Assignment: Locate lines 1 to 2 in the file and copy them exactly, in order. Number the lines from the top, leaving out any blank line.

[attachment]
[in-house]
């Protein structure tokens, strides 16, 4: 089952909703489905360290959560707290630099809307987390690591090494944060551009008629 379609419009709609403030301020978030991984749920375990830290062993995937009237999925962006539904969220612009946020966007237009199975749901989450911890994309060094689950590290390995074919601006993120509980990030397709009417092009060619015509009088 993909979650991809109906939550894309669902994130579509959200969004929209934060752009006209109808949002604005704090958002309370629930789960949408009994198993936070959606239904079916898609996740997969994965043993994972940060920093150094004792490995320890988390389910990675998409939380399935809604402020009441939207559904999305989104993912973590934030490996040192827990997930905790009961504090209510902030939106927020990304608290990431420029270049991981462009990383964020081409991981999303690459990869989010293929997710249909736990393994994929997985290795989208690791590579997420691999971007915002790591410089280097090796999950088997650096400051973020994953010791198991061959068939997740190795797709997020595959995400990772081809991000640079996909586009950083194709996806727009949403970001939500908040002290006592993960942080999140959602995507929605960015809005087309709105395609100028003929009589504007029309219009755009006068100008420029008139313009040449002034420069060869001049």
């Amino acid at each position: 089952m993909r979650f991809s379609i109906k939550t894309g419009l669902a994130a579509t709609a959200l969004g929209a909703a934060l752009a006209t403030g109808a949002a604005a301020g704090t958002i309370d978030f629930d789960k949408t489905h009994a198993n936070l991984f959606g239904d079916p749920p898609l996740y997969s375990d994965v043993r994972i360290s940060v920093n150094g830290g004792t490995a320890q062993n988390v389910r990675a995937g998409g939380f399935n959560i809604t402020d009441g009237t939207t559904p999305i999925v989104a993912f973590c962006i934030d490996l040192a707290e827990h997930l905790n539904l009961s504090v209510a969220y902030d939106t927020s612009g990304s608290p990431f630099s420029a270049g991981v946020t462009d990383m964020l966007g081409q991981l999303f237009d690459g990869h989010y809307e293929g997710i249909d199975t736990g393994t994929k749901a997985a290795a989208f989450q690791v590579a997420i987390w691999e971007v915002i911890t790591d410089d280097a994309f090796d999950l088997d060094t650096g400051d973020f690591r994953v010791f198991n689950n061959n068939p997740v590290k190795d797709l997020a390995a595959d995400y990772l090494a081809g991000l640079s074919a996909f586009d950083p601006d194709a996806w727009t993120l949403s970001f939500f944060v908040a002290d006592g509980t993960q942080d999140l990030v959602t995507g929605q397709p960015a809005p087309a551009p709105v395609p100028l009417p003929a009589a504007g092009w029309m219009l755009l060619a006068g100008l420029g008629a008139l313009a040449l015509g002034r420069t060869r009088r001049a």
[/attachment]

[in-house]
């Protein structure tokens, strides 16, 4: 089952909703489905360290959560707290630099809307987390690591090494944060551009008629 379609419009709609403030301020978030991984749920375990830290062993995937009237999925962006539904969220612009946020966007237009199975749901989450911890994309060094689950590290390995074919601006993120509980990030397709009417092009060619015509009088 993909979650991809109906939550894309669902994130579509959200969004929209934060752009006209109808949002604005704090958002309370629930789960949408009994198993936070959606239904079916898609996740997969994965043993994972940060920093150094004792490995320890988390389910990675998409939380399935809604402020009441939207559904999305989104993912973590934030490996040192827990997930905790009961504090209510902030939106927020990304608290990431420029270049991981462009990383964020081409991981999303690459990869989010293929997710249909736990393994994929997985290795989208690791590579997420691999971007915002790591410089280097090796999950088997650096400051973020994953010791198991061959068939997740190795797709997020595959995400990772081809991000640079996909586009950083194709996806727009949403970001939500908040002290006592993960942080999140959602995507929605960015809005087309709105395609100028003929009589504007029309219009755009006068100008420029008139313009040449002034420069060869001049």